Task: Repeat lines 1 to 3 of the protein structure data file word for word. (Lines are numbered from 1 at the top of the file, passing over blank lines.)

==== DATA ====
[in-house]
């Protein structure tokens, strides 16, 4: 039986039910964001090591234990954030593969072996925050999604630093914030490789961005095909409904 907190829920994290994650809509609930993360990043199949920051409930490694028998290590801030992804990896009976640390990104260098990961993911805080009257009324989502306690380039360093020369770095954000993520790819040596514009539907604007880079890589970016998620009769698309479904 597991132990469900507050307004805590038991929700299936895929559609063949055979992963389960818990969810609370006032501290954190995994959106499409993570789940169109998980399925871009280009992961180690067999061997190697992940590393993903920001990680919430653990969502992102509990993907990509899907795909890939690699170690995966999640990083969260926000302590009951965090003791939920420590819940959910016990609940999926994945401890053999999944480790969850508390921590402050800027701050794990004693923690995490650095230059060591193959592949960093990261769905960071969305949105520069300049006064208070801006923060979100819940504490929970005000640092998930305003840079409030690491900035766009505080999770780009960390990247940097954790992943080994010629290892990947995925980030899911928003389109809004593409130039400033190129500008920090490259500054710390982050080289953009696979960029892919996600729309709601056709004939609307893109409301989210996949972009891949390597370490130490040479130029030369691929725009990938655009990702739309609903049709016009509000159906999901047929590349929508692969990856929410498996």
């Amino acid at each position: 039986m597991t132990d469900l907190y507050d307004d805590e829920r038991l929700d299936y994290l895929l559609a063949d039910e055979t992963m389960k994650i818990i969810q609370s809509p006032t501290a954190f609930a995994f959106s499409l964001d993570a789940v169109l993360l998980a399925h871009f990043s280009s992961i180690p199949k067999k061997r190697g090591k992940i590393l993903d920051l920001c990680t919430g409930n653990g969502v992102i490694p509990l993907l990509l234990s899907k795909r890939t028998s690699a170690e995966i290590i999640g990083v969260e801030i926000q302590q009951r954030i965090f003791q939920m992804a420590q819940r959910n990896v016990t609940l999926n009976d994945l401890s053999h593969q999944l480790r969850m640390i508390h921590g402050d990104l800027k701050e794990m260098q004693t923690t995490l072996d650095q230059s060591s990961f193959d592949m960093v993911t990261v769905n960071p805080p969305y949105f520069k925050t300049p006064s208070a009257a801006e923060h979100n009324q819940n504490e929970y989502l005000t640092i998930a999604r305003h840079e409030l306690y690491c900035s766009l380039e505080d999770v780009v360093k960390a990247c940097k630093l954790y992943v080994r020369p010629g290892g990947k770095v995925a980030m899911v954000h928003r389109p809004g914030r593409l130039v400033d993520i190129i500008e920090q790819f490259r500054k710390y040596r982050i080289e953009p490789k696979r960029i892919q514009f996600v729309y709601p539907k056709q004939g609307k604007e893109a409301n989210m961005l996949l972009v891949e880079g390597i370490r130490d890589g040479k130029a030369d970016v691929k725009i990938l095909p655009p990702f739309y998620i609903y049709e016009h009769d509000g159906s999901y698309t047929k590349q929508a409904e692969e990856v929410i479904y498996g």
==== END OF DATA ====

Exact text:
[in-house]
């Protein structure tokens, strides 16, 4: 039986039910964001090591234990954030593969072996925050999604630093914030490789961005095909409904 907190829920994290994650809509609930993360990043199949920051409930490694028998290590801030992804990896009976640390990104260098990961993911805080009257009324989502306690380039360093020369770095954000993520790819040596514009539907604007880079890589970016998620009769698309479904 597991132990469900507050307004805590038991929700299936895929559609063949055979992963389960818990969810609370006032501290954190995994959106499409993570789940169109998980399925871009280009992961180690067999061997190697992940590393993903920001990680919430653990969502992102509990993907990509899907795909890939690699170690995966999640990083969260926000302590009951965090003791939920420590819940959910016990609940999926994945401890053999999944480790969850508390921590402050800027701050794990004693923690995490650095230059060591193959592949960093990261769905960071969305949105520069300049006064208070801006923060979100819940504490929970005000640092998930305003840079409030690491900035766009505080999770780009960390990247940097954790992943080994010629290892990947995925980030899911928003389109809004593409130039400033190129500008920090490259500054710390982050080289953009696979960029892919996600729309709601056709004939609307893109409301989210996949972009891949390597370490130490040479130029030369691929725009990938655009990702739309609903049709016009509000159906999901047929590349929508692969990856929410498996």
């Amino acid at each position: 039986m597991t132990d469900l907190y507050d307004d805590e829920r038991l929700d299936y994290l895929l559609a063949d039910e055979t992963m389960k994650i818990i969810q609370s809509p006032t501290a954190f609930a995994f959106s499409l964001d993570a789940v169109l993360l998980a399925h871009f990043s280009s992961i180690p199949k067999k061997r190697g090591k992940i590393l993903d920051l920001c990680t919430g409930n653990g969502v992102i490694p509990l993907l990509l234990s899907k795909r890939t028998s690699a170690e995966i290590i999640g990083v969260e801030i926000q302590q009951r954030i965090f003791q939920m992804a420590q819940r959910n990896v016990t609940l999926n009976d994945l401890s053999h593969q999944l480790r969850m640390i508390h921590g402050d990104l800027k701050e794990m260098q004693t923690t995490l072996d650095q230059s060591s990961f193959d592949m960093v993911t990261v769905n960071p805080p969305y949105f520069k925050t300049p006064s208070a009257a801006e923060h979100n009324q819940n504490e929970y989502l005000t640092i998930a999604r305003h840079e409030l306690y690491c900035s766009l380039e505080d999770v780009v360093k960390a990247c940097k630093l954790y992943v080994r020369p010629g290892g990947k770095v995925a980030m899911v954000h928003r389109p809004g914030r593409l130039v400033d993520i190129i500008e920090q790819f490259r500054k710390y040596r982050i080289e953009p490789k696979r960029i892919q514009f996600v729309y709601p539907k056709q004939g609307k604007e893109a409301n989210m961005l996949l972009v891949e880079g390597i370490r130490d890589g040479k130029a030369d970016v691929k725009i990938l095909p655009p990702f739309y998620i609903y049709e016009h009769d509000g159906s999901y698309t047929k590349q929508a409904e692969e990856v929410i479904y498996g």